William J. Bateman grew up in Franklin and married Sallie Nichols. They moved to Mississippi and he joined the 17th Mississippi Co I Inf.
Photo credit: Mary Nichols Britt collection in the Tennessee State Archives.
He mustered in 6/1/61. Depending on his verified war records he may have seen action at Bull Run I, Ball’s Bluff, Antietam, Perryville, Fredericksburg, Chancellorsville, Gettysburg, Vicksburg Chickamauga, Fort Sanders, the Wilderness, Spotsylvania, Cold Harbor, Franklin and Nashville.
For all of those people, including published historians, who have always thought that John Bell Hood was doped out on laudanum at Spring Hill and Franklin, you better check your uneducated assumptions against the facts that are now indisputable. Stephen M. Hood sets the record straight. Here are some screen shots of the current issue of CWT (April 2015). The article starts at page 30.
Excerpt at the very end of the article below:
Sixth Plate Ambrotype of Confederate Color-Bearer Ensign John J. Cherry, 3rd Mis
Auction partial listing: died of wounds received at Franklin. An early likeness of John Cherry at about 18 years of age likely taken at the time of his enlistment in Company C., 3rd Mississippi Infantry in September 1861, identified by old folded slip of paper in case having penciled “J.J. Cherry.”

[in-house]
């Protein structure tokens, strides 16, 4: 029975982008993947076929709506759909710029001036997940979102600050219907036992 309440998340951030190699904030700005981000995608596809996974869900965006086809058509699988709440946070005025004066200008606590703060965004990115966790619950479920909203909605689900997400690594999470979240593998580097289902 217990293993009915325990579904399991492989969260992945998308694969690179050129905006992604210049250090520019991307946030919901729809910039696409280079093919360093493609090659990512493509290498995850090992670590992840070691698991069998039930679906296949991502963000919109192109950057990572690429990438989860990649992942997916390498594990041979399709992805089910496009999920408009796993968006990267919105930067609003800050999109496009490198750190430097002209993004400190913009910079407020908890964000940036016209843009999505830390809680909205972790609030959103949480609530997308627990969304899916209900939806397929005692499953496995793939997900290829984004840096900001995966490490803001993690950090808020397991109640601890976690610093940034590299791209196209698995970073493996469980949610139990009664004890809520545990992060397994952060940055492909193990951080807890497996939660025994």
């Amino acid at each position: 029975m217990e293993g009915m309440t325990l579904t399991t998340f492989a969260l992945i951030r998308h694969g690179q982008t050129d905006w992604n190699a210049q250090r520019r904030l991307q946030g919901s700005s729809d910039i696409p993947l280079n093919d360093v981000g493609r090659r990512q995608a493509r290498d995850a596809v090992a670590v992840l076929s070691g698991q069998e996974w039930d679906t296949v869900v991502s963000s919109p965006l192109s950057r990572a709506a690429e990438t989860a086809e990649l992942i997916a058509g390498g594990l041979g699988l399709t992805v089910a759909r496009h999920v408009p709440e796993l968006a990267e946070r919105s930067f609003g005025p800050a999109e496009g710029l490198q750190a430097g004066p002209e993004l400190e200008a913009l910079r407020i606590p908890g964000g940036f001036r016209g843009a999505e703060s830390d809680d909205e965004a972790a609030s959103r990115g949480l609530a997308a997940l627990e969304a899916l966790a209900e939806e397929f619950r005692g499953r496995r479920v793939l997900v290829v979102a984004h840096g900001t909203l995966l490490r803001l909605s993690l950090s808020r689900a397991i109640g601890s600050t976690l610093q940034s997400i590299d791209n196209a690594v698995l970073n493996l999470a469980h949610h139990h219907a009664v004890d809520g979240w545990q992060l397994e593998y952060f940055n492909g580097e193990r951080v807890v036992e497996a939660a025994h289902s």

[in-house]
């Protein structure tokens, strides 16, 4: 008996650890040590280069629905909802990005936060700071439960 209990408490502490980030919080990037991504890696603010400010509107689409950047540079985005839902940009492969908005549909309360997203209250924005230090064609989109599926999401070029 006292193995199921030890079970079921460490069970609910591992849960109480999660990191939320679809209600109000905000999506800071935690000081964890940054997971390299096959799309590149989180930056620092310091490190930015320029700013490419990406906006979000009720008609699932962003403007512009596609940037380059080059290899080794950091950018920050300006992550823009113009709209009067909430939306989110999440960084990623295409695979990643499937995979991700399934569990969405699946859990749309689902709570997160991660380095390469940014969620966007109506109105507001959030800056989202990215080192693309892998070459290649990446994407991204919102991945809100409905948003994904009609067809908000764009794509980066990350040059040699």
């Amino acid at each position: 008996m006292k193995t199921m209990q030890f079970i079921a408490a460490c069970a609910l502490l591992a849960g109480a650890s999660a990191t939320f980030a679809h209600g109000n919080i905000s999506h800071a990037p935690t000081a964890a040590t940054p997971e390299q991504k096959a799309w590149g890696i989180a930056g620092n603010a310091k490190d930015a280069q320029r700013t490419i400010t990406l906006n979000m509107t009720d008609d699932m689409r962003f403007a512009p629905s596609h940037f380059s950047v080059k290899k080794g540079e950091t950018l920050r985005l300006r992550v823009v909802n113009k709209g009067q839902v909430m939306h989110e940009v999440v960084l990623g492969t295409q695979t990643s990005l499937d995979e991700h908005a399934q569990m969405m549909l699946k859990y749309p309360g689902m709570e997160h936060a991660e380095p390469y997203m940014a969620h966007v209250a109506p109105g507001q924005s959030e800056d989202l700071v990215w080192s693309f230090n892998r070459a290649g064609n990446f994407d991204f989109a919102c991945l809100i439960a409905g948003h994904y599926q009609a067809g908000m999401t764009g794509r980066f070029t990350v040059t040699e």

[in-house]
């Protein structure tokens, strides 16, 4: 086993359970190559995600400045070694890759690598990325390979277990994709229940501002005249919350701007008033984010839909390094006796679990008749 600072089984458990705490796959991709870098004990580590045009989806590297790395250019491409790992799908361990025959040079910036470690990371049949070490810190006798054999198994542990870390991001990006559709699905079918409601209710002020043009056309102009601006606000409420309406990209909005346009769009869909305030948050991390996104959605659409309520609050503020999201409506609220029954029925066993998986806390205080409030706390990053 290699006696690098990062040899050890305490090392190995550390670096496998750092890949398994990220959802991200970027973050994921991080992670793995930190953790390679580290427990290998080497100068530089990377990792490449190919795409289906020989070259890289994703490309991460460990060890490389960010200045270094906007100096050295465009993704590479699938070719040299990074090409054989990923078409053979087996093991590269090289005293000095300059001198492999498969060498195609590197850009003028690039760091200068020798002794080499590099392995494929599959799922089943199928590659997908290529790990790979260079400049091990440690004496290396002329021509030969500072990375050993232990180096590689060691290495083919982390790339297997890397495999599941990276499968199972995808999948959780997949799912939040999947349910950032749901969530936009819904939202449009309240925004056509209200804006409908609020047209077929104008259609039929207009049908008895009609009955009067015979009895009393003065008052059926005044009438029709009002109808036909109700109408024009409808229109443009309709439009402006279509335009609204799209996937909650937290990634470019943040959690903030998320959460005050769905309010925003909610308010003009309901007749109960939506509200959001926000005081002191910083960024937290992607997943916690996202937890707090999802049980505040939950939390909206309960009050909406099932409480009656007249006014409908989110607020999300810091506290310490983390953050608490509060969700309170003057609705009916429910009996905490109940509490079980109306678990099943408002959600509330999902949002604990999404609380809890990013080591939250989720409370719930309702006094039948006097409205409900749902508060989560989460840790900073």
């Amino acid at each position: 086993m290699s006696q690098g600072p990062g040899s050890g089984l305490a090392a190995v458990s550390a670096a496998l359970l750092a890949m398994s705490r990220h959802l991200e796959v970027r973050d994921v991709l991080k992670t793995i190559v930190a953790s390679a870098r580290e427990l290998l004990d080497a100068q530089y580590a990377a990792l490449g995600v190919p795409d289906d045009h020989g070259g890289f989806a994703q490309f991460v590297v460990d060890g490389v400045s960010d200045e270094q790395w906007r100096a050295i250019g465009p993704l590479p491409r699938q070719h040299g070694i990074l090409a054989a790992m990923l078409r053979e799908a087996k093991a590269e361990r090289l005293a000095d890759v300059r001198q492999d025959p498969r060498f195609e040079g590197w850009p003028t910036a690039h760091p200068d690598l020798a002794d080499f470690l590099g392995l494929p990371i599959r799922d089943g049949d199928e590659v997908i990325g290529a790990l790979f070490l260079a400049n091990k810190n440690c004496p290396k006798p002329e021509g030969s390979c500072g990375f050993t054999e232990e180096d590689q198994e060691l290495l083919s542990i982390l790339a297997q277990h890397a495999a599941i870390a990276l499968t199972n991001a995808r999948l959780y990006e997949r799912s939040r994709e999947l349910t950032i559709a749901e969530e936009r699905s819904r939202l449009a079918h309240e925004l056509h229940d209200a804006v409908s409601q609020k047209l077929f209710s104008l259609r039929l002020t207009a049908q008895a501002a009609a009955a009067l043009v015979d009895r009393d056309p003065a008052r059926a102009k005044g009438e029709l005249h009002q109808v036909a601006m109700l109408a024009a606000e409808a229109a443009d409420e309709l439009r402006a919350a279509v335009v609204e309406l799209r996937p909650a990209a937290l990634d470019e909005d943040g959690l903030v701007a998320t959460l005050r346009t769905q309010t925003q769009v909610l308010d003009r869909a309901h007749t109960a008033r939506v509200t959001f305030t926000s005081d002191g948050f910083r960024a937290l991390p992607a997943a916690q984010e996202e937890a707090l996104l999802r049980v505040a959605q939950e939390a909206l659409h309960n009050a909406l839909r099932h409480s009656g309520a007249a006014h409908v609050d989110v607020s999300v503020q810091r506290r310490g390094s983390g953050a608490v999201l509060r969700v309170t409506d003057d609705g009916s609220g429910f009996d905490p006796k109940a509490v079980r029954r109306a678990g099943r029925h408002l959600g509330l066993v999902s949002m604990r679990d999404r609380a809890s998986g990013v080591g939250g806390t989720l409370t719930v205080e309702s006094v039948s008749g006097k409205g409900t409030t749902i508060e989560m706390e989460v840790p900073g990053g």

The 3rd Miss was part of Loring’s Division, Featherston’s Brigade. Jacobson says that Cherry was shot in the upper right arm and died of his wounds in January 1865.
Source: Cowan’s auction, 2006
Historian Timothy L. Burgess has recently published a significant work on Confederate deaths burials in Nashville. Perhaps no one knows this subject better than Mr. Burgess, who has been researching the subject for nearly four decades.
To order the book:
$22.00 with postage
Send check or MO to:
128 Maple Dr.
Hendersonville, TN 37075
This letter was auctioned off in 2013 and provides some interesting detail about rebel activity after the Battle of Franklin as well as casualty numbers for the 64th Ohio Infantry.
Private Frank Ashley
Co. H, 64th Ohio Volunteers
Camp Near Nashville Tenn
December 8 – 64
“…it is reported the railroad is cut between here and Louisville…it is also reported that the (rebels) are falling back in the direction of Franklin Tenn But they are visible in our front also hear cannonading up the river…I have not heard of W T Sherman for some time but he is alright with out doubt The non veterans of our Regt will be mustered out soon which will make it Small having a heavy loss in the late Battle of Franklin our loss is 121 men killed wounded and missing…”